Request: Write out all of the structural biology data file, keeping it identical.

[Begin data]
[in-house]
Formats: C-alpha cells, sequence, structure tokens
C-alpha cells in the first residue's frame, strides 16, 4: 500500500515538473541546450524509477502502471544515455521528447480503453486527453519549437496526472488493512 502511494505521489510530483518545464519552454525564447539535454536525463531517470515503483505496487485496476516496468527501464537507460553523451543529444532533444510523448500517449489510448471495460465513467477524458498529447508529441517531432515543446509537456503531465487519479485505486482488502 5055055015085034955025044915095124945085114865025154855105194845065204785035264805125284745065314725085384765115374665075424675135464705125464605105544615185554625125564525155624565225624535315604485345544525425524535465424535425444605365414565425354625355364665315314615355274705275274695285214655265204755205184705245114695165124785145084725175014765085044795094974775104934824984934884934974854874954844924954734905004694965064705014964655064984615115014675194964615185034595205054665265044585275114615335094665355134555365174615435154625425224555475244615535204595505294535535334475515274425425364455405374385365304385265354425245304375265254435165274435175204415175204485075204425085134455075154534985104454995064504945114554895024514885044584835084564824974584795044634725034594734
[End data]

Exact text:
[in-house]
Formats: C-alpha cells, sequence, structure tokens
C-alpha cells in the first residue's frame, strides 16, 4: 500500500515538473541546450524509477502502471544515455521528447480503453486527453519549437496526472488493512 502511494505521489510530483518545464519552454525564447539535454536525463531517470515503483505496487485496476516496468527501464537507460553523451543529444532533444510523448500517449489510448471495460465513467477524458498529447508529441517531432515543446509537456503531465487519479485505486482488502 5055055015085034955025044915095124945085114865025154855105194845065204785035264805125284745065314725085384765115374665075424675135464705125464605105544615185554625125564525155624565225624535315604485345544525425524535465424535425444605365414565425354625355364665315314615355274705275274695285214655265204755205184705245114695165124785145084725175014765085044795094974775104934824984934884934974854874954844924954734905004694965064705014964655064984615115014675194964615185034595205054665265044585275114615335094665355134555365174615435154625425224555475244615535204595505294535535334475515274425425364455405374385365304385265354425245304375265254435165274435175204415175204485075204425085134455075154534985104454995064504945114554895024514885044584835084564824974584795044634725034594734